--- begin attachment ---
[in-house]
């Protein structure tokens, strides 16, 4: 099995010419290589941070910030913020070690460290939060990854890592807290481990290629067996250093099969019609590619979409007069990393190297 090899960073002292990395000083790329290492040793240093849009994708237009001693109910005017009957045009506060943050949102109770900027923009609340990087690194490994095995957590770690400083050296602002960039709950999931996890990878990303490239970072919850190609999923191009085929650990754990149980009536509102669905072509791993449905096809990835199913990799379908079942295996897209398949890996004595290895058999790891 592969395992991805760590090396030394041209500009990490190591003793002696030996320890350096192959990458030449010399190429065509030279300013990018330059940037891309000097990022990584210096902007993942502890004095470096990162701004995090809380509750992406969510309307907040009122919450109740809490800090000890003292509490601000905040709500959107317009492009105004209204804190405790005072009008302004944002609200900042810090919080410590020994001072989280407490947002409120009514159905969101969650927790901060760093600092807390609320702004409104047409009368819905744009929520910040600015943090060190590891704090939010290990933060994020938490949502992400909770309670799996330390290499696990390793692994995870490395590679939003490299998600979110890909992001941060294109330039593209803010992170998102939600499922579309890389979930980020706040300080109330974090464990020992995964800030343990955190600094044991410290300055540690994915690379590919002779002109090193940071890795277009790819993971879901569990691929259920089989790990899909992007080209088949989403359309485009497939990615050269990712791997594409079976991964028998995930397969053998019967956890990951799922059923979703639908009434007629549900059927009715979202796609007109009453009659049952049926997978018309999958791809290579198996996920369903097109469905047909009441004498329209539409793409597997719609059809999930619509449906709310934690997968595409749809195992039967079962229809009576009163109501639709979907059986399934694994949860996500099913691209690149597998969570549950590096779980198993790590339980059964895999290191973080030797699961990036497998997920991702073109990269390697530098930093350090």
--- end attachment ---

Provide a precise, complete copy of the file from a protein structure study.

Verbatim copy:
[in-house]
């Protein structure tokens, strides 16, 4: 099995010419290589941070910030913020070690460290939060990854890592807290481990290629067996250093099969019609590619979409007069990393190297 090899960073002292990395000083790329290492040793240093849009994708237009001693109910005017009957045009506060943050949102109770900027923009609340990087690194490994095995957590770690400083050296602002960039709950999931996890990878990303490239970072919850190609999923191009085929650990754990149980009536509102669905072509791993449905096809990835199913990799379908079942295996897209398949890996004595290895058999790891 592969395992991805760590090396030394041209500009990490190591003793002696030996320890350096192959990458030449010399190429065509030279300013990018330059940037891309000097990022990584210096902007993942502890004095470096990162701004995090809380509750992406969510309307907040009122919450109740809490800090000890003292509490601000905040709500959107317009492009105004209204804190405790005072009008302004944002609200900042810090919080410590020994001072989280407490947002409120009514159905969101969650927790901060760093600092807390609320702004409104047409009368819905744009929520910040600015943090060190590891704090939010290990933060994020938490949502992400909770309670799996330390290499696990390793692994995870490395590679939003490299998600979110890909992001941060294109330039593209803010992170998102939600499922579309890389979930980020706040300080109330974090464990020992995964800030343990955190600094044991410290300055540690994915690379590919002779002109090193940071890795277009790819993971879901569990691929259920089989790990899909992007080209088949989403359309485009497939990615050269990712791997594409079976991964028998995930397969053998019967956890990951799922059923979703639908009434007629549900059927009715979202796609007109009453009659049952049926997978018309999958791809290579198996996920369903097109469905047909009441004498329209539409793409597997719609059809999930619509449906709310934690997968595409749809195992039967079962229809009576009163109501639709979907059986399934694994949860996500099913691209690149597998969570549950590096779980198993790590339980059964895999290191973080030797699961990036497998997920991702073109990269390697530098930093350090």